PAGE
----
Our herd of twenty-five Dutch Belted ladies are dual purpose cows and they supply us with both lovely milk and beef. They are friendly, intelligent and curious creatures with a beautiful white belt around their middle. Dutch Belted cows are a heritage breed of cattle and ours each produce about four and a half gallons of milk a day. Their genetics have not been altered to work in the modern, grain-fed confinement dairy model. Our lovely cows are able to produce delicious milk on grass alone and many of them continue producing into their teens.
Why Dutch Belts?
Much thought went into what breed of cattle we should keep. Currently, over ninety percent of the dairy cows in the United States are Holsteins. We were looking for a different breed that would thrive in our pasture based system; an animal that didn’t need grain, wouldn't have difficulty calving, and was dual-purpose. We found what we were looking for in the Dutch-Belted cow and we have traveled from Maine to Michigan to Pennsylvania putting our herd together. Since our first three cows arrived on our farm we knew we made the right choice.
It may sound simple just to feed grass to your cows but our pastures change with the seasons and presenting the right food at the right time of year becomes tricky. We strive for our cows to be healthy and well cared for. After doing quite a bit of research, we found a special greenhouse designed specifically for sprouting barley seed. The six days it takes for the sprouts to grow allows the seeds to be come more bio-available to the ruminant’s digestive track and provides an important source of energy, vitamins and nutrients enhancing the cows nutritional base. It also allows us to put out fresh green fodder for our ladies even in the dead of winter.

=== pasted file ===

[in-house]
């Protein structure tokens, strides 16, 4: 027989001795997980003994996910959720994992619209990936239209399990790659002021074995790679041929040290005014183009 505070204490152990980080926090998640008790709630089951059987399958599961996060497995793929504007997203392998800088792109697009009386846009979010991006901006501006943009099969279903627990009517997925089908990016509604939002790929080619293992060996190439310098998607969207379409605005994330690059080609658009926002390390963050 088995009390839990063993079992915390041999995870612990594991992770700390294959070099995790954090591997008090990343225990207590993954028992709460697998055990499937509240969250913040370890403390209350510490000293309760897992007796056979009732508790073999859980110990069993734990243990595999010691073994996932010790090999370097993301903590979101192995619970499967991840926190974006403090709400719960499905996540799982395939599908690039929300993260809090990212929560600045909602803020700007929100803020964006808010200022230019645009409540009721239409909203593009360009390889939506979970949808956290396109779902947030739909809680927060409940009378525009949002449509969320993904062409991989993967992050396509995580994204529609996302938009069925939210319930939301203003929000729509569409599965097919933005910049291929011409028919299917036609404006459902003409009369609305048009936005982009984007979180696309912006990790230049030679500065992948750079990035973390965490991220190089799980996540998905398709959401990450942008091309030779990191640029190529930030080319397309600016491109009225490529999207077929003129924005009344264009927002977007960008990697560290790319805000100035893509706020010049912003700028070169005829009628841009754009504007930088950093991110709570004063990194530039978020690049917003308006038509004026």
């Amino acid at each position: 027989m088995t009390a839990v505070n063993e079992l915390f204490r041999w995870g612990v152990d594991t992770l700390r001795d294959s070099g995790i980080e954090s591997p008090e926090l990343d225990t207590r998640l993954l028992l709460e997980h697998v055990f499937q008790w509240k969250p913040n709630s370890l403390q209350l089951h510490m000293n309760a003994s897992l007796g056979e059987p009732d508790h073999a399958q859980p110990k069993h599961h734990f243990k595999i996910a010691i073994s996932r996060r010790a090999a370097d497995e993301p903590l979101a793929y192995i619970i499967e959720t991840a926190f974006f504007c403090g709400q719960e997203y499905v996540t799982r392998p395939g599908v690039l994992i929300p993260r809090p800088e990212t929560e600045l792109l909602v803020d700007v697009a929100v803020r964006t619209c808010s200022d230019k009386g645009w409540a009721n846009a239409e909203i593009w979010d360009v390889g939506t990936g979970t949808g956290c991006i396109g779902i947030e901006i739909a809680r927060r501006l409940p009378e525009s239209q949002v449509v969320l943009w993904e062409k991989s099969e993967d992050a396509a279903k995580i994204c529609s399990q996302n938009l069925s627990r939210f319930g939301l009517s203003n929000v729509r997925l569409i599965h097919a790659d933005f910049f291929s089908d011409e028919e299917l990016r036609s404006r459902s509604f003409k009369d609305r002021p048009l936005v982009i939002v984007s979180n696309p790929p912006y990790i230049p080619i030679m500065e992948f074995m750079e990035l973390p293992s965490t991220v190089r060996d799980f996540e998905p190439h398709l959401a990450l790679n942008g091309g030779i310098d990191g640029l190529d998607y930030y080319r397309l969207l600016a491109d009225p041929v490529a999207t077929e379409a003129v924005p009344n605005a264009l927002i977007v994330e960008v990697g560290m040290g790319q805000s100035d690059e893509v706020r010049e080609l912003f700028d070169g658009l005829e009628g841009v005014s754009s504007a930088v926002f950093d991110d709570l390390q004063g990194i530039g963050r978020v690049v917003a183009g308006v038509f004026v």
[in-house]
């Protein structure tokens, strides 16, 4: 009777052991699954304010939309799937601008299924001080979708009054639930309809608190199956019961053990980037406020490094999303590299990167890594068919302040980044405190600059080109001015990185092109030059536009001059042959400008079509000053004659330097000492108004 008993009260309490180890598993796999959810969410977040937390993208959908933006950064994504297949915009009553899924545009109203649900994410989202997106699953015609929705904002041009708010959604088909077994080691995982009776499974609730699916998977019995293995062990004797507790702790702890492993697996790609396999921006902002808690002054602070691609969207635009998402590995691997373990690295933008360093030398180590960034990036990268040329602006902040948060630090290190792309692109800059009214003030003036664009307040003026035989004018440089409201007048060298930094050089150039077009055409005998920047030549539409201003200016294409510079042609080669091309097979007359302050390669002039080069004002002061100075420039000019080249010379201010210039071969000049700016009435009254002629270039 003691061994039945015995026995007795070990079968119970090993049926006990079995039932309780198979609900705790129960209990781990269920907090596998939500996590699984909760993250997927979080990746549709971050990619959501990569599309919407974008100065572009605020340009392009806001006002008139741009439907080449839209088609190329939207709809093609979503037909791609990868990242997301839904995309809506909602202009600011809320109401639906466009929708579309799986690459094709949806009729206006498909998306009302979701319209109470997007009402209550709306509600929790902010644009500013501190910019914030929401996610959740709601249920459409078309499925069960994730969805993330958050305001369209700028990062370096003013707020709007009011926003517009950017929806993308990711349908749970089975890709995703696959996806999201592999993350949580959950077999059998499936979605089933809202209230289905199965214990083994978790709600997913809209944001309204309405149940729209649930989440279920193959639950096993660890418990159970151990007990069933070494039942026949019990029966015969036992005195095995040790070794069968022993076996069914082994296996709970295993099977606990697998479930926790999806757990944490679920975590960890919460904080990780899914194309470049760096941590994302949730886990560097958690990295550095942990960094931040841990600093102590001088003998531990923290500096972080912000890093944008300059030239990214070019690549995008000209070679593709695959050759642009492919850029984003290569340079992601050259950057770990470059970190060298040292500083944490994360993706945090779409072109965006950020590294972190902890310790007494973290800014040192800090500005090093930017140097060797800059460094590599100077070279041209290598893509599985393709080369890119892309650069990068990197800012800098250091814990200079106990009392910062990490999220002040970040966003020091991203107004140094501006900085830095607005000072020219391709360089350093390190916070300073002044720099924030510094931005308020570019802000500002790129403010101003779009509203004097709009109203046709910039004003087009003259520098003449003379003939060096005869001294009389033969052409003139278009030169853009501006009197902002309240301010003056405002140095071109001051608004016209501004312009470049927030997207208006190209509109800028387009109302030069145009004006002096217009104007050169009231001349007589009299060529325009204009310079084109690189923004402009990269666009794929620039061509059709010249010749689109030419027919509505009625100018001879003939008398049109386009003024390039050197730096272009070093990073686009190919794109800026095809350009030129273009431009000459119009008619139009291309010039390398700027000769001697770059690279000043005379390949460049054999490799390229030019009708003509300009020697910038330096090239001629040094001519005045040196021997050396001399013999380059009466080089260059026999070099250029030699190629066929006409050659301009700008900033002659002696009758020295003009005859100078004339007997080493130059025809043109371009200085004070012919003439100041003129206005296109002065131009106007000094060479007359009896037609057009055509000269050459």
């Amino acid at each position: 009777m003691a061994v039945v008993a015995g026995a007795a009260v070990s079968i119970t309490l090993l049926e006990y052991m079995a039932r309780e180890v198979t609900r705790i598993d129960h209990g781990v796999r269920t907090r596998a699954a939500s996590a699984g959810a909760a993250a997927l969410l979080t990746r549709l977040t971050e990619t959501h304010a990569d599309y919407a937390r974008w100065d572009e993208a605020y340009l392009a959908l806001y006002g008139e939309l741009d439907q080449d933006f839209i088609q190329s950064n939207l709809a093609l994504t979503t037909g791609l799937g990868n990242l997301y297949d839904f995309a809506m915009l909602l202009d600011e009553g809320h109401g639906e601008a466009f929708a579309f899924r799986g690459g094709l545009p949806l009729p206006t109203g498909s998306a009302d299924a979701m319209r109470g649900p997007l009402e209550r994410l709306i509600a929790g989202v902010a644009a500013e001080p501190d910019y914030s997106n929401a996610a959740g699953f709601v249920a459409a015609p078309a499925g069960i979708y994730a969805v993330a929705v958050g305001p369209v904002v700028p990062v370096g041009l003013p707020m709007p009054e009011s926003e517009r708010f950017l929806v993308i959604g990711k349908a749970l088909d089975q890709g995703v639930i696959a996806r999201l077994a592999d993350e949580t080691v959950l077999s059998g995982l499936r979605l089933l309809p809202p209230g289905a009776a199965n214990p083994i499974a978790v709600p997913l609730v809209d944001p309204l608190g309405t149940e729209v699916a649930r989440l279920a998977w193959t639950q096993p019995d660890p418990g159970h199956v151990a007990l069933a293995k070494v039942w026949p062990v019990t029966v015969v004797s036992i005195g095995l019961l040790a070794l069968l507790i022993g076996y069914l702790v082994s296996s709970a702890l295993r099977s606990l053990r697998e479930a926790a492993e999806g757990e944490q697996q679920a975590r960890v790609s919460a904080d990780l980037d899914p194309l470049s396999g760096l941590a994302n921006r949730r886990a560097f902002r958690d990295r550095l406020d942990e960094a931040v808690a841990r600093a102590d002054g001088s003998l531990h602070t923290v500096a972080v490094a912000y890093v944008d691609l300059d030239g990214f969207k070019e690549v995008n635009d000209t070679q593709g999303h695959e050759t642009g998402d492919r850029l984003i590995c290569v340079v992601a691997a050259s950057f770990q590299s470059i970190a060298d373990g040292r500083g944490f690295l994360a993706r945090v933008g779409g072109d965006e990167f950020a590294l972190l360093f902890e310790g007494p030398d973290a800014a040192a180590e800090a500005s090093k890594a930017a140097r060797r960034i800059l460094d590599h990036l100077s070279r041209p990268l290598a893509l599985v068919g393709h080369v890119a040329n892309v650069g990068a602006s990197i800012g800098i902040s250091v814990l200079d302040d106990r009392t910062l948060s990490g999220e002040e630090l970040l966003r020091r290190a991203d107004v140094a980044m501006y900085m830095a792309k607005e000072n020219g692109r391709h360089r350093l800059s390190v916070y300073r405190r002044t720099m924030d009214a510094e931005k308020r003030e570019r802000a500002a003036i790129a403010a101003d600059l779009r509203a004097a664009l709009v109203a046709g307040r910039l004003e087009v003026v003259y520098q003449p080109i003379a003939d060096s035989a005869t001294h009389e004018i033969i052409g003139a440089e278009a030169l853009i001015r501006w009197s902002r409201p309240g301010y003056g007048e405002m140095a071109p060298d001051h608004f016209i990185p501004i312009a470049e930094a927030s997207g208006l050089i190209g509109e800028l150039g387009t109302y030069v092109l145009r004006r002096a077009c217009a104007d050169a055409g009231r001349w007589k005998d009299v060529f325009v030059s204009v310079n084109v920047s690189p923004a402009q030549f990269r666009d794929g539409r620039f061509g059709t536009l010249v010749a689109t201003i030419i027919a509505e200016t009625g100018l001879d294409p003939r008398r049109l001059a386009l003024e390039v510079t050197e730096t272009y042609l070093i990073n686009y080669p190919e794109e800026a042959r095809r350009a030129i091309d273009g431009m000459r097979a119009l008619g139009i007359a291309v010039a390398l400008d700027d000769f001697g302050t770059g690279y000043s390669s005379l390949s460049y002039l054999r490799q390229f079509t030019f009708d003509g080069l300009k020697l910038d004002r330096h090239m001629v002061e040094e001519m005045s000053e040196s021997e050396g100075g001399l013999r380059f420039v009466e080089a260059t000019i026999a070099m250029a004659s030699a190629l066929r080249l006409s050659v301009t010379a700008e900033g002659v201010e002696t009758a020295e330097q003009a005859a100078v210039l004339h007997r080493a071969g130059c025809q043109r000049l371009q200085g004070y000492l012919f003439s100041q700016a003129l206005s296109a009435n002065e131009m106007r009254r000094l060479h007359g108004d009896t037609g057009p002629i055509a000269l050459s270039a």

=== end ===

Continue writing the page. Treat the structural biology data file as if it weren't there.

A Gentle Reminder
Some people view dairy cows gentle docile animals much like an old Labrador. They feel that they can run up to them and pet them and have braids in their hair all the while the soundtrack to The Sound of Music will be playing in the background. Just a gentle reminder that cows are large mammals. A quick flick of the head to get rid of an annoying fly can really injure a person. We love visitors to our farm and even encourage it. But please remember that our girls weigh a lot more than you do and we have taught them to not talk to strangers. Come and look but do not try and touch.